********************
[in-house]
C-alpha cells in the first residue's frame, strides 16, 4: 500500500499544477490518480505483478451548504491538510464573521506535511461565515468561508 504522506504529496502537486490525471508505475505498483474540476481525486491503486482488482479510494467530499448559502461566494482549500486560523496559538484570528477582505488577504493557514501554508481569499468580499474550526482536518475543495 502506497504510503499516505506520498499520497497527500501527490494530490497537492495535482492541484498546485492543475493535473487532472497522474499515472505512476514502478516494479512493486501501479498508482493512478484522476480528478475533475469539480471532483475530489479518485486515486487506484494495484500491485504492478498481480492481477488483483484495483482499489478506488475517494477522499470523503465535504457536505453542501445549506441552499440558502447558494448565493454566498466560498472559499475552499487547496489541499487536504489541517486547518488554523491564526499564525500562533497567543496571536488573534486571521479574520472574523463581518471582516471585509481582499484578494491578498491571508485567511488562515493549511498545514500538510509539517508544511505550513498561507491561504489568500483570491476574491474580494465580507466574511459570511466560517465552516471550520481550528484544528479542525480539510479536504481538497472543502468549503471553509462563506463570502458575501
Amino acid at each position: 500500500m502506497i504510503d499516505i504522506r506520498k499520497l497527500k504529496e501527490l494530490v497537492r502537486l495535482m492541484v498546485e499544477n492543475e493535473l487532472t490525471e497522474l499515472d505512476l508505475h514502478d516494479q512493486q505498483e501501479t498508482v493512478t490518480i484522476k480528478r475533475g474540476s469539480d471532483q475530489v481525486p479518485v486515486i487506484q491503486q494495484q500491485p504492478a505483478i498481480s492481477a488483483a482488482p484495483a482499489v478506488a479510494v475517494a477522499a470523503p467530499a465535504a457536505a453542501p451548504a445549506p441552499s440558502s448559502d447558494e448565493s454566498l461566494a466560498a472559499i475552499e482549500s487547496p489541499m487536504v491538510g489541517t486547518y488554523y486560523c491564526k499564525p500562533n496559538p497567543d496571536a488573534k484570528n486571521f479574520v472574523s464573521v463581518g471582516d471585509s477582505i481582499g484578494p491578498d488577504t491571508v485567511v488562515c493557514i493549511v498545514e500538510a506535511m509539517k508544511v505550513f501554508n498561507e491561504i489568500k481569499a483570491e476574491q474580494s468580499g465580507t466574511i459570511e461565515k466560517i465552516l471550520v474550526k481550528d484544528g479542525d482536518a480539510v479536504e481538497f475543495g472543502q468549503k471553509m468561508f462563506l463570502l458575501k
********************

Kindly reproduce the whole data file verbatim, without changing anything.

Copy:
[in-house]
C-alpha cells in the first residue's frame, strides 16, 4: 500500500499544477490518480505483478451548504491538510464573521506535511461565515468561508 504522506504529496502537486490525471508505475505498483474540476481525486491503486482488482479510494467530499448559502461566494482549500486560523496559538484570528477582505488577504493557514501554508481569499468580499474550526482536518475543495 502506497504510503499516505506520498499520497497527500501527490494530490497537492495535482492541484498546485492543475493535473487532472497522474499515472505512476514502478516494479512493486501501479498508482493512478484522476480528478475533475469539480471532483475530489479518485486515486487506484494495484500491485504492478498481480492481477488483483484495483482499489478506488475517494477522499470523503465535504457536505453542501445549506441552499440558502447558494448565493454566498466560498472559499475552499487547496489541499487536504489541517486547518488554523491564526499564525500562533497567543496571536488573534486571521479574520472574523463581518471582516471585509481582499484578494491578498491571508485567511488562515493549511498545514500538510509539517508544511505550513498561507491561504489568500483570491476574491474580494465580507466574511459570511466560517465552516471550520481550528484544528479542525480539510479536504481538497472543502468549503471553509462563506463570502458575501
Amino acid at each position: 500500500m502506497i504510503d499516505i504522506r506520498k499520497l497527500k504529496e501527490l494530490v497537492r502537486l495535482m492541484v498546485e499544477n492543475e493535473l487532472t490525471e497522474l499515472d505512476l508505475h514502478d516494479q512493486q505498483e501501479t498508482v493512478t490518480i484522476k480528478r475533475g474540476s469539480d471532483q475530489v481525486p479518485v486515486i487506484q491503486q494495484q500491485p504492478a505483478i498481480s492481477a488483483a482488482p484495483a482499489v478506488a479510494v475517494a477522499a470523503p467530499a465535504a457536505a453542501p451548504a445549506p441552499s440558502s448559502d447558494e448565493s454566498l461566494a466560498a472559499i475552499e482549500s487547496p489541499m487536504v491538510g489541517t486547518y488554523y486560523c491564526k499564525p500562533n496559538p497567543d496571536a488573534k484570528n486571521f479574520v472574523s464573521v463581518g471582516d471585509s477582505i481582499g484578494p491578498d488577504t491571508v485567511v488562515c493557514i493549511v498545514e500538510a506535511m509539517k508544511v505550513f501554508n498561507e491561504i489568500k481569499a483570491e476574491q474580494s468580499g465580507t466574511i459570511e461565515k466560517i465552516l471550520v474550526k481550528d484544528g479542525d482536518a480539510v479536504e481538497f475543495g472543502q468549503k471553509m468561508f462563506l463570502l458575501k